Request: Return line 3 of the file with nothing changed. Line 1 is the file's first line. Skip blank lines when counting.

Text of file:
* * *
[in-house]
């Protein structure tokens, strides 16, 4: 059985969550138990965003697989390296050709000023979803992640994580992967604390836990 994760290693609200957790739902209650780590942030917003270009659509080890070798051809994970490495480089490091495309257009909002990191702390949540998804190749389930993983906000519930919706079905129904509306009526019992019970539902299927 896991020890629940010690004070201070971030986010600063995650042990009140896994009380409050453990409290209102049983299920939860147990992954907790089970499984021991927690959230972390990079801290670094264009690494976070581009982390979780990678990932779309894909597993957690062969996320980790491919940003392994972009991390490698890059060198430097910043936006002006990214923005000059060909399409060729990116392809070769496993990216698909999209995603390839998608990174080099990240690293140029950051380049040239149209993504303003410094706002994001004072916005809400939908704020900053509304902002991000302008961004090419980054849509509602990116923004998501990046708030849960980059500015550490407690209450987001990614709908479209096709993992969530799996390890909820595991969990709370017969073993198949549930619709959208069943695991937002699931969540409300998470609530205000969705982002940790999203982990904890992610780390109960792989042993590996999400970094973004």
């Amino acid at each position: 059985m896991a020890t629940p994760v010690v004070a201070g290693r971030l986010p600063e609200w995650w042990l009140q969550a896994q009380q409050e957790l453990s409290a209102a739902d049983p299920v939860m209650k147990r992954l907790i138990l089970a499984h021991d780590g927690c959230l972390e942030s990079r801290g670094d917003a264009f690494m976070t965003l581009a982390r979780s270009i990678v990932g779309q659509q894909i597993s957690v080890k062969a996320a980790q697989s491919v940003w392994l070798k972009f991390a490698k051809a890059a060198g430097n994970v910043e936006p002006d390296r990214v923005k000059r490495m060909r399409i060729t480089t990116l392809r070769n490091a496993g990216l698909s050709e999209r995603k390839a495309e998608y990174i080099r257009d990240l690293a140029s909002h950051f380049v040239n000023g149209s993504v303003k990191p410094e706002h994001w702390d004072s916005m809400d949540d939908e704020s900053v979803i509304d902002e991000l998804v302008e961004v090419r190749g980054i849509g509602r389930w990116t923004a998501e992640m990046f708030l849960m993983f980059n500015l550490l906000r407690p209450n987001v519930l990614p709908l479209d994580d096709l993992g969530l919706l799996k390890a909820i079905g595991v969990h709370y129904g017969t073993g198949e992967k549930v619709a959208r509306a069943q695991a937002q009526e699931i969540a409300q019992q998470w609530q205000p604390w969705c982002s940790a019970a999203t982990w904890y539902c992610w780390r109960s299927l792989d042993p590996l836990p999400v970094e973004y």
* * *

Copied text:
């Amino acid at each position: 059985m896991a020890t629940p994760v010690v004070a201070g290693r971030l986010p600063e609200w995650w042990l009140q969550a896994q009380q409050e957790l453990s409290a209102a739902d049983p299920v939860m209650k147990r992954l907790i138990l089970a499984h021991d780590g927690c959230l972390e942030s990079r801290g670094d917003a264009f690494m976070t965003l581009a982390r979780s270009i990678v990932g779309q659509q894909i597993s957690v080890k062969a996320a980790q697989s491919v940003w392994l070798k972009f991390a490698k051809a890059a060198g430097n994970v910043e936006p002006d390296r990214v923005k000059r490495m060909r399409i060729t480089t990116l392809r070769n490091a496993g990216l698909s050709e999209r995603k390839a495309e998608y990174i080099r257009d990240l690293a140029s909002h950051f380049v040239n000023g149209s993504v303003k990191p410094e706002h994001w702390d004072s916005m809400d949540d939908e704020s900053v979803i509304d902002e991000l998804v302008e961004v090419r190749g980054i849509g509602r389930w990116t923004a998501e992640m990046f708030l849960m993983f980059n500015l550490l906000r407690p209450n987001v519930l990614p709908l479209d994580d096709l993992g969530l919706l799996k390890a909820i079905g595991v969990h709370y129904g017969t073993g198949e992967k549930v619709a959208r509306a069943q695991a937002q009526e699931i969540a409300q019992q998470w609530q205000p604390w969705c982002s940790a019970a999203t982990w904890y539902c992610w780390r109960s299927l792989d042993p590996l836990p999400v970094e973004y």